10 comments:

Joyce said...

This is a great topic, Kerri.
Rick and I have been married for almost 26 years. We were in perfect agreement, Bible-wise, when we wed, but you know - I still have SO MUCH TO LEARN!

I agree with you that PRIDE is the big thing to watch out for. God opposes the proud, and a proud man or woman just will not repent of whatever it is they are doing/not doing.

This is just such a big subject! Wish we could just sit down, as couples, and TALK about it!

Marbel said...

Well this is such a huge subject but one thing that comes to mind immediately is the need for both husband and wife to agree that one person has to be the head of the family. Of course in a Christian marriage that is the man. I suppose there might be people in happy marriages where the wife is the acknowledged (or unacknowledged) head. But there has to be a "tie-breaker" and that person has to have the best interests of the whole family at heart.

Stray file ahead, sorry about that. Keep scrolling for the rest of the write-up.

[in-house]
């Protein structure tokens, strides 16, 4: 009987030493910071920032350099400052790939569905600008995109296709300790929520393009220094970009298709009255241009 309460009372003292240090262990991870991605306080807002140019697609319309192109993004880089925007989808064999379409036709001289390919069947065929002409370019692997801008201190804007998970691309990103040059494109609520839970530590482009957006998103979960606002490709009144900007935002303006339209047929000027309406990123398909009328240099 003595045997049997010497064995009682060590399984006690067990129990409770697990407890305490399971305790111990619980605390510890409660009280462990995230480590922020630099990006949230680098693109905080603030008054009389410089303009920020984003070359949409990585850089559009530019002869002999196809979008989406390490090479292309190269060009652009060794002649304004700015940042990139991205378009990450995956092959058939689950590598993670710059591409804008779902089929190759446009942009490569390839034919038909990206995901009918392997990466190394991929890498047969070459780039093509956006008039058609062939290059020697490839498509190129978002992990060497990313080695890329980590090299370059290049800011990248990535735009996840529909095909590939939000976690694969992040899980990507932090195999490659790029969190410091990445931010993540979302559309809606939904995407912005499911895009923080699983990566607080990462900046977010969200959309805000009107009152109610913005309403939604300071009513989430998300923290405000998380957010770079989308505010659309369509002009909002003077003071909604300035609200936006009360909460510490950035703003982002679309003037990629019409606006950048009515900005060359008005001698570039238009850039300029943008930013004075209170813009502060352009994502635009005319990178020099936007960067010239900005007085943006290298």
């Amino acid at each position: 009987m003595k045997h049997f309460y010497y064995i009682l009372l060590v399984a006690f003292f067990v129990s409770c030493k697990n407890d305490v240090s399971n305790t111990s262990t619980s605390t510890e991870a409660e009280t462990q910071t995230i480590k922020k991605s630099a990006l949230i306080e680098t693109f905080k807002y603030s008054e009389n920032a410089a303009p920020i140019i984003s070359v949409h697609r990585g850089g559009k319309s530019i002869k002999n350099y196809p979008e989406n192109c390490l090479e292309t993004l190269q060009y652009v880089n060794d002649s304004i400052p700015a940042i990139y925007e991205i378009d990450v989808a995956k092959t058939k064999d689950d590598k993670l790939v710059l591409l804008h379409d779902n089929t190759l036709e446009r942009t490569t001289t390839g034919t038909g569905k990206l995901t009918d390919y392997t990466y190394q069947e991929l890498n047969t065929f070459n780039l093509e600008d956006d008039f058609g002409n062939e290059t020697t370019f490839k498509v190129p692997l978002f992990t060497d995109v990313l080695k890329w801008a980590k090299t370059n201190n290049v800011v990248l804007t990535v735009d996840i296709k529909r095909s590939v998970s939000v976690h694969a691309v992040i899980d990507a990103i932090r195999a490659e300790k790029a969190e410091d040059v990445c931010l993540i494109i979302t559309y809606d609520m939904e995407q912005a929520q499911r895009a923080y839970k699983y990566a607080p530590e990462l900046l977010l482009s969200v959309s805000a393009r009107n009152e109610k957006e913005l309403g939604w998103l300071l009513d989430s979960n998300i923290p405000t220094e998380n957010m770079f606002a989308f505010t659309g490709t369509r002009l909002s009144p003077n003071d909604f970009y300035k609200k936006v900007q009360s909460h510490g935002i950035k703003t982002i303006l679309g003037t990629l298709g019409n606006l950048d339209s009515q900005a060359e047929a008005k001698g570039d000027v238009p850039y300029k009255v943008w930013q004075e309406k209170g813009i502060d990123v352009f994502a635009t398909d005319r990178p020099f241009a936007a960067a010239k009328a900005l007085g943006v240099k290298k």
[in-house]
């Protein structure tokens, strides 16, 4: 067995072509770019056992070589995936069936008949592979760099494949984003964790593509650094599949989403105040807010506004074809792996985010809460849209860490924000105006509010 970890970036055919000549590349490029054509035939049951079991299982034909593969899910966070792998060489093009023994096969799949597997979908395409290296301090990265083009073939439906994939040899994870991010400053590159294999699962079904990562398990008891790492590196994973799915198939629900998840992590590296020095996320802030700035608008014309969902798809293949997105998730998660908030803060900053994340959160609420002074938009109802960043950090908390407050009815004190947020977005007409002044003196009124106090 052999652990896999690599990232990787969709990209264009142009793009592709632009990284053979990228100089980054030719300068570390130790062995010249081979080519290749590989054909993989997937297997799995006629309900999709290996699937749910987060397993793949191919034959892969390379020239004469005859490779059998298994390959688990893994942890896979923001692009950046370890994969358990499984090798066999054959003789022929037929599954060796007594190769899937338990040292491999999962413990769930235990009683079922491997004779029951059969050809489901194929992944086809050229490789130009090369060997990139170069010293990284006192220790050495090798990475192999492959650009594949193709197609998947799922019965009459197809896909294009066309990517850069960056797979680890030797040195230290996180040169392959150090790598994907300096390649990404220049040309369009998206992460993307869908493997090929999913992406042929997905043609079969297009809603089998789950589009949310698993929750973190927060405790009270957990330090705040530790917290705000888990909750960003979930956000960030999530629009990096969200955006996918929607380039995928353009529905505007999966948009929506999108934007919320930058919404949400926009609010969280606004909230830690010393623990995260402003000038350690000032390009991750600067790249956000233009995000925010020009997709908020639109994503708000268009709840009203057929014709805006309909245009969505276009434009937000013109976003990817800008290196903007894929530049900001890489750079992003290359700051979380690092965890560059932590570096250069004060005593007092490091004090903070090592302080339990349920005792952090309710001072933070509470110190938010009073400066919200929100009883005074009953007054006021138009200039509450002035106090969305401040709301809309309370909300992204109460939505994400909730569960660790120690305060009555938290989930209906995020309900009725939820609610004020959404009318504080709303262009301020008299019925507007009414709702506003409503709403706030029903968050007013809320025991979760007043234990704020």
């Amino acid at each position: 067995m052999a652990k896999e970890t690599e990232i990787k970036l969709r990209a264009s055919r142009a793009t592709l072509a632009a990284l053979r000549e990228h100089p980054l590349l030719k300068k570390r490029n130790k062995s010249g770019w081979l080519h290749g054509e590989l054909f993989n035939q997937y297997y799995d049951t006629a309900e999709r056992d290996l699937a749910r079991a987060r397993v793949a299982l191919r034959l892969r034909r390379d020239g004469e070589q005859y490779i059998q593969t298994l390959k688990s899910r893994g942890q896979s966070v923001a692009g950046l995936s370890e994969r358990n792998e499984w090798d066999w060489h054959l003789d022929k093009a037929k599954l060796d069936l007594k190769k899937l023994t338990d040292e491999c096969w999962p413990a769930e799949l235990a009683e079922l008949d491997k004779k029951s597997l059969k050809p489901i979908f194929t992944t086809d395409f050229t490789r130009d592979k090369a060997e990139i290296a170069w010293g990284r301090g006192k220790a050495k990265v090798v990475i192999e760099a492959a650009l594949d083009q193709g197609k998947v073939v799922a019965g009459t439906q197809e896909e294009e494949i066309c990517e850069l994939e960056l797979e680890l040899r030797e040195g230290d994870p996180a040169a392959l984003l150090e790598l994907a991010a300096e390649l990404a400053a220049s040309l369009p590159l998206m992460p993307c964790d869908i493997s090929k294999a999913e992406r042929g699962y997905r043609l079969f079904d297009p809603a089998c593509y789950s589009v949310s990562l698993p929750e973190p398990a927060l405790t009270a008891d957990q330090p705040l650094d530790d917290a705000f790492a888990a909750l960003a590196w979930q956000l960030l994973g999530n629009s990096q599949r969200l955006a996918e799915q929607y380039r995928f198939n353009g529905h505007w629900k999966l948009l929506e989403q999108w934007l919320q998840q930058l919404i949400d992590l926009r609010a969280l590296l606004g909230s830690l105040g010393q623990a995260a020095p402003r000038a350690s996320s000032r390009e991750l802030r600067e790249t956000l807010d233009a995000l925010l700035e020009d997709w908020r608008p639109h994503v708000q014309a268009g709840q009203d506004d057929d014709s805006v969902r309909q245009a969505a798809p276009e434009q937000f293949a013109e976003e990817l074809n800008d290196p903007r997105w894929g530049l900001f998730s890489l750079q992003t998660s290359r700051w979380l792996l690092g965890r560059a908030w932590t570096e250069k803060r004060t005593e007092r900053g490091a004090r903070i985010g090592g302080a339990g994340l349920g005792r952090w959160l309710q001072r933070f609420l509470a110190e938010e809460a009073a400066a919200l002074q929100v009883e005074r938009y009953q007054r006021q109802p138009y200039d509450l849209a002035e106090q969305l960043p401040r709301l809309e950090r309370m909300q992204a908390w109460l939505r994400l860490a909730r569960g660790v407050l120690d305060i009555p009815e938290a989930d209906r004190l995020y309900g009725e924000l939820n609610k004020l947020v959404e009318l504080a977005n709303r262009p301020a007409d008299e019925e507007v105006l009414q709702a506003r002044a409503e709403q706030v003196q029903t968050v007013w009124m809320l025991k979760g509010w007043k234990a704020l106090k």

Both my husband and I have been married twice. (First very ill-advised, very brief, no kids, no long-lasting entanglements.) We both knew what we did and did not want in the 2nd marriage. We are very well-matched and it is impossible to look at our histories and not see God's hand in our coming together.

Mrs. Darling said...

What makes a good marriage? When hubby unties the strings to the pocketbook! tee hee.

Hey when it comes to kids I learned with my oldest that there really seems to be little we can do if they decide to do their own thing. Now when I pray I pray this: